On a warm November morning last year, a man taking a stroll through the amazing trails south of Santa Teresa discovered a pile of some forty dumped animals. What he first thought were dead greyhounds turned out to be coyotes. They had been killed and skinned, and left with only a little fur on their legs. The carcasses were left to unceremoniously decay in the desert. Wounds on their paws indicated that this was the heinous work of trappers.
This gruesome scene is the common outcome of trapping, but is rarely witnessed by the public. Trapping is legal in New Mexico, and is widespread on public lands. A license only costs $20 through the Department of Game and Fish, but the real cost is paid by the public and by our ecosystems. Over the years, dozens of companion animals have been victims of traps on public lands. Coyotes are a common target, but a range of species, including bobcats, beavers, badgers and foxes are killed by the thousands every year so that a tiny group of New Mexicans can profit from taking away something we all love.
As a native New Mexican, I know that our state’s public lands have some of the most beautiful scenery and landscapes. They are also home to an incredibly diverse array of wildlife, and these species are all important parts of interconnected ecosystems. Healthy ecosystems clean our air, maintain our soil, regulate climate, and recycle nutrients that provide us with food. Animals such as coyotes and foxes keep rodent populations in check, protecting us all from disease and safeguarding crops. Beavers help to store precious water in the dry desert. Elusive bobcats are a treat for anyone to see while out on a hike.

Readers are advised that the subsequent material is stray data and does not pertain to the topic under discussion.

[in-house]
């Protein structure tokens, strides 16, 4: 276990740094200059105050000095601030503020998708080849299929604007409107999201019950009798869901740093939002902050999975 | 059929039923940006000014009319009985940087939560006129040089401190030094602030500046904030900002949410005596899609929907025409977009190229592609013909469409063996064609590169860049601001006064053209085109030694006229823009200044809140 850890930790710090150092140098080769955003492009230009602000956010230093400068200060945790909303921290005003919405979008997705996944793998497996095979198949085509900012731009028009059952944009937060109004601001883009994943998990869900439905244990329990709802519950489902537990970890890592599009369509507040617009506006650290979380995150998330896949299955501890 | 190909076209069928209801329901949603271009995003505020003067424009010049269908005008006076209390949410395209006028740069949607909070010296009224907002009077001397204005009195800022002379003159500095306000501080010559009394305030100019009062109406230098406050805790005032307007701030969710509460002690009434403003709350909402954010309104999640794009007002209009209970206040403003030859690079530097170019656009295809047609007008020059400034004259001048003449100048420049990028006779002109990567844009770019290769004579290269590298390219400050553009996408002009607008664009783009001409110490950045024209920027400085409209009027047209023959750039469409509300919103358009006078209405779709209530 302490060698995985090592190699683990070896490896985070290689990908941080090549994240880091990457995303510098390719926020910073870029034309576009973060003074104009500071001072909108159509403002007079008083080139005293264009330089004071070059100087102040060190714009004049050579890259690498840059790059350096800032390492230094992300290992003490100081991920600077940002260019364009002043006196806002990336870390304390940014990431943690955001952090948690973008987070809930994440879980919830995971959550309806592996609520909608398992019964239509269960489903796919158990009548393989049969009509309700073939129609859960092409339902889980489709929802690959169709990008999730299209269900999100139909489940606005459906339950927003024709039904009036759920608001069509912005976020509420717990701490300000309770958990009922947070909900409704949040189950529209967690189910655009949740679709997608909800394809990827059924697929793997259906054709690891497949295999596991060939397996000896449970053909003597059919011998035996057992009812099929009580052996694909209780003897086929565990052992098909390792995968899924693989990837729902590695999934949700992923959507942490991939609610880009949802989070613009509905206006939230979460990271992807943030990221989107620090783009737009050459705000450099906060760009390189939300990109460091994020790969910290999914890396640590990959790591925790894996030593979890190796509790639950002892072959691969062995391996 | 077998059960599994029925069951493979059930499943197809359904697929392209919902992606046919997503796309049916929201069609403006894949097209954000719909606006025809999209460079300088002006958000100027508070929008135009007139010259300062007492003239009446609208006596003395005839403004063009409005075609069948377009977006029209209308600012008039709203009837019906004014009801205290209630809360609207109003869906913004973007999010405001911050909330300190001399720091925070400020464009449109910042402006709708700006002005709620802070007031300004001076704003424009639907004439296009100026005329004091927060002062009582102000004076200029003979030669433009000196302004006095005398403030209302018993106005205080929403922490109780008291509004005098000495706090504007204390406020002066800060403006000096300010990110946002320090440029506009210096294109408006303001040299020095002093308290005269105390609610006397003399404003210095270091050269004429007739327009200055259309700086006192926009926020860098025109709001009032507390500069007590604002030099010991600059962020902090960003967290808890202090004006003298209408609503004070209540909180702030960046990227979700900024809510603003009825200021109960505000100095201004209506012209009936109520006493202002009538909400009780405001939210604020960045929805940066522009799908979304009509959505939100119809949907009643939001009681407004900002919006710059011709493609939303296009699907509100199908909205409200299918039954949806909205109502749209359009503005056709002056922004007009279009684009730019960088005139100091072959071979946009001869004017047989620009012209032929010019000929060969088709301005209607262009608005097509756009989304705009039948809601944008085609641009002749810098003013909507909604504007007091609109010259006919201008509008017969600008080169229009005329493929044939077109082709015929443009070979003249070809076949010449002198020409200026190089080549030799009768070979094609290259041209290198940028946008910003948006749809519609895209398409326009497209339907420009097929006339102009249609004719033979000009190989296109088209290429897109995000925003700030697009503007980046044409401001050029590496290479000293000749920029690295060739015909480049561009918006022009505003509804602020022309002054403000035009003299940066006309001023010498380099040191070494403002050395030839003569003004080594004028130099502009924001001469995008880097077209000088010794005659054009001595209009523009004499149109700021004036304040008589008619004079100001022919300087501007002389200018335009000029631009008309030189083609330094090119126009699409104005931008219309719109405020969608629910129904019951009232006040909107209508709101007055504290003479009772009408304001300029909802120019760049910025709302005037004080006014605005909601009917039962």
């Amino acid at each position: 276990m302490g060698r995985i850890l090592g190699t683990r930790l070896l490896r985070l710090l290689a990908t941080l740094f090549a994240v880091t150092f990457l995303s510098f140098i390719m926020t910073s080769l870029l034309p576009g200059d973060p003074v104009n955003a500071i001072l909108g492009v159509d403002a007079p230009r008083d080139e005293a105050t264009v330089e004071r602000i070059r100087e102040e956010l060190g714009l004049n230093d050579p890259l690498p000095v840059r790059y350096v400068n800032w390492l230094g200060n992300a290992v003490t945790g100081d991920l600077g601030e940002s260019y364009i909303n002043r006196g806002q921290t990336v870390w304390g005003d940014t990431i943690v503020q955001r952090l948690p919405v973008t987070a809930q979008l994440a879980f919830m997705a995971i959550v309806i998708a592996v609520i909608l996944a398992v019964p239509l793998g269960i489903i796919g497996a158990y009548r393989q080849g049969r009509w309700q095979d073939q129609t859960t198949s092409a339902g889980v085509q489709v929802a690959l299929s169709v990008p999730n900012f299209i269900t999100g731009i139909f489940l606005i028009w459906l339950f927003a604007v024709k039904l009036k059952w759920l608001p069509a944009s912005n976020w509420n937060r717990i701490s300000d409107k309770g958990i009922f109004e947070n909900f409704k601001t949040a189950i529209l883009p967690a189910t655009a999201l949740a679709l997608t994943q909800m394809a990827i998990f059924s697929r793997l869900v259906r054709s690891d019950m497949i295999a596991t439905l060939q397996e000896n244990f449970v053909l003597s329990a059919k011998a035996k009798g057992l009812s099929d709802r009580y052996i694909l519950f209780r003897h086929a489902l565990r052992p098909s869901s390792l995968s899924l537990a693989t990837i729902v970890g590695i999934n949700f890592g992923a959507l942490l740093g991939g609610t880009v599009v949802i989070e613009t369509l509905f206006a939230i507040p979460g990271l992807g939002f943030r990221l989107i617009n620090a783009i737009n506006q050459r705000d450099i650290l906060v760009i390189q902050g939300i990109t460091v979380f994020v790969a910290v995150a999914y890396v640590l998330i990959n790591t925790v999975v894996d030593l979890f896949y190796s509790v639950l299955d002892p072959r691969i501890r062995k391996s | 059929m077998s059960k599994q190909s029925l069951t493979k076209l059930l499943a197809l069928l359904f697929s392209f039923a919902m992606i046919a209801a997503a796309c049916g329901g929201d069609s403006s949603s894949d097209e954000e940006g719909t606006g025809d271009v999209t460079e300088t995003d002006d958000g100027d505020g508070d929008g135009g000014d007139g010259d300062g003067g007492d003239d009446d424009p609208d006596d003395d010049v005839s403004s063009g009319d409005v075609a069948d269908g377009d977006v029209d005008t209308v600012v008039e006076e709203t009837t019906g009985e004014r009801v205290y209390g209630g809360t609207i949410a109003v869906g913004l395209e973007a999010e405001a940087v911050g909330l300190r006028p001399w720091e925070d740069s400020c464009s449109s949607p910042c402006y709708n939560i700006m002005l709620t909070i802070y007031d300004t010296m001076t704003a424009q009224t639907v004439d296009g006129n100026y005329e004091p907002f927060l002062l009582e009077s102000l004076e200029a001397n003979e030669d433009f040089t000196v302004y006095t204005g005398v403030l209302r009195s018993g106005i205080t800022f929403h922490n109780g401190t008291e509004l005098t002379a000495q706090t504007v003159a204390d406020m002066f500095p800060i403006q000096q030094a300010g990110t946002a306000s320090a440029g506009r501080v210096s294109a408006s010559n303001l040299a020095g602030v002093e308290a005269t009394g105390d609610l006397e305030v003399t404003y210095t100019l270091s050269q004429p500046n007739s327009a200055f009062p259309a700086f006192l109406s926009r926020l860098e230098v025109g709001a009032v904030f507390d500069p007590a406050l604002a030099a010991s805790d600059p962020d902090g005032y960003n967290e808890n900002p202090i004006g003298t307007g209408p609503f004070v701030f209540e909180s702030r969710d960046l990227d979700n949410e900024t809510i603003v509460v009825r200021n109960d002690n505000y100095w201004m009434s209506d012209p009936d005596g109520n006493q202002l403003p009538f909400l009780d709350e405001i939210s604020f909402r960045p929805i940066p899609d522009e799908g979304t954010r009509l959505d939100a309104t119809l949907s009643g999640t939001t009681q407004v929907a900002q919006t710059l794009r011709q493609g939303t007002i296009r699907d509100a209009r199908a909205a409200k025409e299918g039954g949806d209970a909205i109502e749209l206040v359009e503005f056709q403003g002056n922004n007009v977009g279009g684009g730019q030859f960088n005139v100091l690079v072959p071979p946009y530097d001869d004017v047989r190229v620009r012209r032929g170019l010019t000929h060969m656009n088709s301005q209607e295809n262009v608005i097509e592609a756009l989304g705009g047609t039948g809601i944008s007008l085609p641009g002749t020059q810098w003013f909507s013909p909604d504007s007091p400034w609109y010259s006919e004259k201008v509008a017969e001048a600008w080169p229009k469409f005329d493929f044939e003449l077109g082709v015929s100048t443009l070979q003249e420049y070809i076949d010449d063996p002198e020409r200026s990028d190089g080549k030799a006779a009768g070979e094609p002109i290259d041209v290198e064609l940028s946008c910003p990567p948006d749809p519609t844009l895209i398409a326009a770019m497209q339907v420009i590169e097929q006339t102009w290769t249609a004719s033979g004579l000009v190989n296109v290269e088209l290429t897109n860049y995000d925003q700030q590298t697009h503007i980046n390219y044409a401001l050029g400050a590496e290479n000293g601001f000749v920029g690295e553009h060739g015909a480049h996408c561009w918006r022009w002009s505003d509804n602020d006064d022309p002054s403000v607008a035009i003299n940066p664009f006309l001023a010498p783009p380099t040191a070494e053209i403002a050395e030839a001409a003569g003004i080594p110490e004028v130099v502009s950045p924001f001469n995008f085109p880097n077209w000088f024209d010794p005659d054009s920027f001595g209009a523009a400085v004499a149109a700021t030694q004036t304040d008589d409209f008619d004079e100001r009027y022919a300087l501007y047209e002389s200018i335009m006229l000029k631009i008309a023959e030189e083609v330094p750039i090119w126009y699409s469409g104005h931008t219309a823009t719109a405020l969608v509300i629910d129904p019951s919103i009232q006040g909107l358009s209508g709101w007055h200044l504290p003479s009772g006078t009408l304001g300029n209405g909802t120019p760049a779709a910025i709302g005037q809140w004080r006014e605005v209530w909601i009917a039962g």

The pile of coyotes found near Santa Teresa is a grim reminder that a handful of New Mexicans think that wildlife is there for them to slaughter for fur or for a sport. But maybe, this horror will prompt some of our state legislators to act in 2021. A small fraction of our state’s population holds our public lands hostage for nearly a third of the year with dangerous and deadly traps. Banning traps on public lands must be a priority this coming year.
With newly elected representation in southern New Mexico, there will be an opportunity to make all of our public lands safer for people and pets and more hospitable to wildlife. Banning traps on public lands is a common-sense solution that our neighbors in Arizona and Colorado made decades ago. It’s time for New Mexico to catch up. In 2019, New Mexico passed Senate Bill 76 banning coyote killing contests. The obvious next step to bring our wildlife and public lands policies into the 21st century is right in front of us. Our elected lawmakers should have an easy decision in the upcoming 60-day legislative session.
As a rural resident myself, I see that these public lands are home to the most beautiful sceneries that southern New Mexico has to offer. These lands must not be home to dump sites and animals suffering and left to rot in the desert. Our elected lawmakers must recognize the change we need in order to ensure that this remains the Land of Enchantment.
Note: This piece original ran in the Las Cruces Sun-News.